#SWAAYthenarrative
BETA
Close

The Power Of Empathetic Leadership

Culture

When you become a new parent, you might be asked by those nosy (and ahem, opinionated) family members about what parenting style you'll try to govern by. It's an odd question to try to answer, as figuring out your personal disciplines and preferences comes with practice.


The same could be said about determining what type of leader you are when you run a company, regardless if you're the one signing the pay stubs or merely collecting one. Will you push your employees to meet specific metrics? Will you encourage them to set both personal and professional goals?

Will you remember to be empathetic? Life coaches and career experts agree that remembering that your employees are humans first and your direct-reports second will help you become a more effective, valued and trusted boss. “Empathy is important as a leader because without it you cannot succeed in a win-win way. Without empathy one is a dictator or a narcissist who just sees things from one perspective," entrepreneur and life coach, Lisa Haisha explains. “Black and white thinking can only take you so far and also loyalty from your followers is important to see your vision through." Here is how empathetic leaders lead differently - and arguably, in the way employees wish all of their bosses would have taught them:

They lead from the heart.

Much like taking care of anyone, managing a team requires an open mind. Not only are you constantly being dealt a new hand at often a moment's (and urgent) notice, but you have to coordinate a variety of personalities, ideas and questions. An empathetic takes the open mind approach but with an added layer of authenticity. As Haisha explains, they often put the heart and conscious at the forefront. “They don't make snap judgments or decisions. They truly care what people have to say and try to understand their perspective. Leaders who aren't empathetic have a tendency to be bull-headed, egotistic and narrow-minded," she says.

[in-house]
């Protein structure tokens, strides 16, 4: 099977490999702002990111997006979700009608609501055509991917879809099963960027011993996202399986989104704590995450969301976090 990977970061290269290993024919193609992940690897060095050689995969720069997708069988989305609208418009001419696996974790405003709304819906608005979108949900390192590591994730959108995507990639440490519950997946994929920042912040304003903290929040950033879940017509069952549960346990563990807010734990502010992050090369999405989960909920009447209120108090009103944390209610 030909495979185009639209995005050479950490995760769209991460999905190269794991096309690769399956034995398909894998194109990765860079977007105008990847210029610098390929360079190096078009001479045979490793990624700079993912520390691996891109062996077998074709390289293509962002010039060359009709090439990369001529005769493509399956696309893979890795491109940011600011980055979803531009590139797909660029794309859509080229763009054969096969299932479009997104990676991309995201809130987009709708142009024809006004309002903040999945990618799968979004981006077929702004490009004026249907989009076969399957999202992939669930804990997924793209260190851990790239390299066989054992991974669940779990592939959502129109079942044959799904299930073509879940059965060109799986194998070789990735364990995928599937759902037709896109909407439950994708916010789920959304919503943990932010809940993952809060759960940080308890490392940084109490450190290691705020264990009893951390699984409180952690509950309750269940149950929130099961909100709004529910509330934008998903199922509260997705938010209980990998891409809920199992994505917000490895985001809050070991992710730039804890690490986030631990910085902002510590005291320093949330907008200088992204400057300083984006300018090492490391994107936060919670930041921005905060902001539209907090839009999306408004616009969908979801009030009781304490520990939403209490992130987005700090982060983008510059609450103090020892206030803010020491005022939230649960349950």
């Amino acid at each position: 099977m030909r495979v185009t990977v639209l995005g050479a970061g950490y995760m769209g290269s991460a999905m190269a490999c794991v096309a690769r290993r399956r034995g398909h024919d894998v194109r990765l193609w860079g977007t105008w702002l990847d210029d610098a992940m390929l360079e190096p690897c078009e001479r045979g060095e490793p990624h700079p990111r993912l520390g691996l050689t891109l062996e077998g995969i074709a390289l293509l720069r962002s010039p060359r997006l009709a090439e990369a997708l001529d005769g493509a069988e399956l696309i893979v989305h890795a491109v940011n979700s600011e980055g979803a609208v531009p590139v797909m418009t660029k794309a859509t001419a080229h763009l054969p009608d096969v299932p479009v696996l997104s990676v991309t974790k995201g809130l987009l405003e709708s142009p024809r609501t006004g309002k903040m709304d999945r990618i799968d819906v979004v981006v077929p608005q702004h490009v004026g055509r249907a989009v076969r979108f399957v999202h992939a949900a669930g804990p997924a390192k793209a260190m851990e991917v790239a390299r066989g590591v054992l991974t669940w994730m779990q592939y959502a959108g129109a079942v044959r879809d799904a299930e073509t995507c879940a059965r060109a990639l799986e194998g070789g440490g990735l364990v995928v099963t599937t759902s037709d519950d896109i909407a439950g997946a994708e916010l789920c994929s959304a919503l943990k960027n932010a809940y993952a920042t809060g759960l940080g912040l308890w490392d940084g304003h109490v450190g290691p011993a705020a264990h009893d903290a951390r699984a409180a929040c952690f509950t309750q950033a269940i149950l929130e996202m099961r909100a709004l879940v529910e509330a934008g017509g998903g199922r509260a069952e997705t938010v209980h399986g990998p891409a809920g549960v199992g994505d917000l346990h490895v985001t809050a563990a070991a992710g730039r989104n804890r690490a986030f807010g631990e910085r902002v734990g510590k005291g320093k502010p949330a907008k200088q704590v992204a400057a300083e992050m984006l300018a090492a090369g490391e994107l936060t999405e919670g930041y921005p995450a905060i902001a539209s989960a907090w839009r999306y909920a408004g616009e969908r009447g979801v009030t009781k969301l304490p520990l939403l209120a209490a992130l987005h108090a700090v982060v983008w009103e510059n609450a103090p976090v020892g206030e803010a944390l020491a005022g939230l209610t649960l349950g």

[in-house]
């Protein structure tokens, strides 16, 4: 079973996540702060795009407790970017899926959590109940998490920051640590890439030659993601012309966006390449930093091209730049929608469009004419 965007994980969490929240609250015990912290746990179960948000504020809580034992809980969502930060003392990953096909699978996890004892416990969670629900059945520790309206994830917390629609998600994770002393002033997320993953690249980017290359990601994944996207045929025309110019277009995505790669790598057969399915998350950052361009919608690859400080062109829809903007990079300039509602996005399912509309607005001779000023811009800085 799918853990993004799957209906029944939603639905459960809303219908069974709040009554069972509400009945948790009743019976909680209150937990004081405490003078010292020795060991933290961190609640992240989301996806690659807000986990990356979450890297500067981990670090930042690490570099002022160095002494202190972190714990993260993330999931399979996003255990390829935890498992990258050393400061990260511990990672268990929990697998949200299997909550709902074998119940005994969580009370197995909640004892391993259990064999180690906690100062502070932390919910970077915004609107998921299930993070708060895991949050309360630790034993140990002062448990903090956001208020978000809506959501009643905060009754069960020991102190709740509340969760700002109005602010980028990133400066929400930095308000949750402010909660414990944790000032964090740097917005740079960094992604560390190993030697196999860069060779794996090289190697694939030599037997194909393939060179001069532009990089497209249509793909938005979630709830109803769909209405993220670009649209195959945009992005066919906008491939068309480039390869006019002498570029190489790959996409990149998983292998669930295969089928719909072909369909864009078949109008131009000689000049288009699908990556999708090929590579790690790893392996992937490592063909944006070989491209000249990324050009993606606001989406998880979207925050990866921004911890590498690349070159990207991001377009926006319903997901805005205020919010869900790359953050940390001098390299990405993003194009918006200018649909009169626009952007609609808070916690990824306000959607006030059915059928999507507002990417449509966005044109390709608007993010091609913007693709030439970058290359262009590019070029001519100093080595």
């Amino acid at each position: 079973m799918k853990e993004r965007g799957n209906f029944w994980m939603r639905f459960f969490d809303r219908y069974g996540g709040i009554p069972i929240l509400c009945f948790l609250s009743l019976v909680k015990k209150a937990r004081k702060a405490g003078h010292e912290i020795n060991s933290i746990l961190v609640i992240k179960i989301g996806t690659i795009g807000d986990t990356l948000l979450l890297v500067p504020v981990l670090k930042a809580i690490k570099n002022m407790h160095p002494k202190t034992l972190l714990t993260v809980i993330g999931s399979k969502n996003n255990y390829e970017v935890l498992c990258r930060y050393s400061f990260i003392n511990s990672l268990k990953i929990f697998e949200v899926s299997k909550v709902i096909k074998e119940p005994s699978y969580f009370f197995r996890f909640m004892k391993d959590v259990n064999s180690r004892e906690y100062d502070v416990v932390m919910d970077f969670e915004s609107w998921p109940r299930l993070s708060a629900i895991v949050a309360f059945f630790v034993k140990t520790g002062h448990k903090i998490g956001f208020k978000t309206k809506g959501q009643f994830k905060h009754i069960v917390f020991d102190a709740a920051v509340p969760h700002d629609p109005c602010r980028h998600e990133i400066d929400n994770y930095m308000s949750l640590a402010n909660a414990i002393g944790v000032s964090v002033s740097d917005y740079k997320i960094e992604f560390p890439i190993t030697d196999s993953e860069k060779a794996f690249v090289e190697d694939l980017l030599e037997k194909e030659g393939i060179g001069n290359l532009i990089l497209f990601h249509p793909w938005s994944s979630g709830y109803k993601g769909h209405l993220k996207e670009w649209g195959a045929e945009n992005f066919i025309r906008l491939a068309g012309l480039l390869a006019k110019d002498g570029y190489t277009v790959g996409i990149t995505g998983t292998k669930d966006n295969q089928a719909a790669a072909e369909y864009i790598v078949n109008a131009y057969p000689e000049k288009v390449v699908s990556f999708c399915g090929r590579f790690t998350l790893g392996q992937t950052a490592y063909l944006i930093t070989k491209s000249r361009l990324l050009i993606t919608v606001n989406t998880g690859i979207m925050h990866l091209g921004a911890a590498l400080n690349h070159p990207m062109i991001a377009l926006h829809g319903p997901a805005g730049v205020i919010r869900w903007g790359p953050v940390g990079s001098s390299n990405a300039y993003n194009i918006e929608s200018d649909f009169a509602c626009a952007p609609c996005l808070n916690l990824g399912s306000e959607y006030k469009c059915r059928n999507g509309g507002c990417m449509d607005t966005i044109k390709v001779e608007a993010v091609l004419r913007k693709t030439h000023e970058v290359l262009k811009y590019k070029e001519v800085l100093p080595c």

They put others ahead of themselves.

Your end goal might be to become a CEO one day, start and run your own company from the ground up or to simply claim your seat at the executives' table. While there might be some hard-balling and ceiling-breaking on the way to the top, an empathetic leader doesn't sacrifice the happiness of their staff to earn a new title. “They put other people's needs before their own. They want what is best for the company instead of leading from ego," Haisha says.

“They get that when you inspire your employees, they work harder for the company and everyone succeeds together. Life is unpredictable and everyone has consistent challenges happening, being an empathetic leader means to be in the moment and not looking at a situation from only the perspective of your lens."

They make sure their employees feel safe.

To the extent that they can, an empathetic leader will do whatever it takes to remain transparent, candid and open about the future of the business and what employees should expect. This caring attitude that hopes to ease any anxieties around job security, while also providing a blanket reality check is a quality employees will forever value. Why? It's simple: it makes them feel safe. “Empathy is the key element to creating trust which is the key element to creating strong successful relationships that in turn increase overall happiness and performance," business coach Emeline Roissetter says. “If your team members have faith that you will take their feelings into consideration, you create a strong bond between you and each one of them which is crucial for promoting better communication, increased creativity, empowered decision-making and enhanced performance.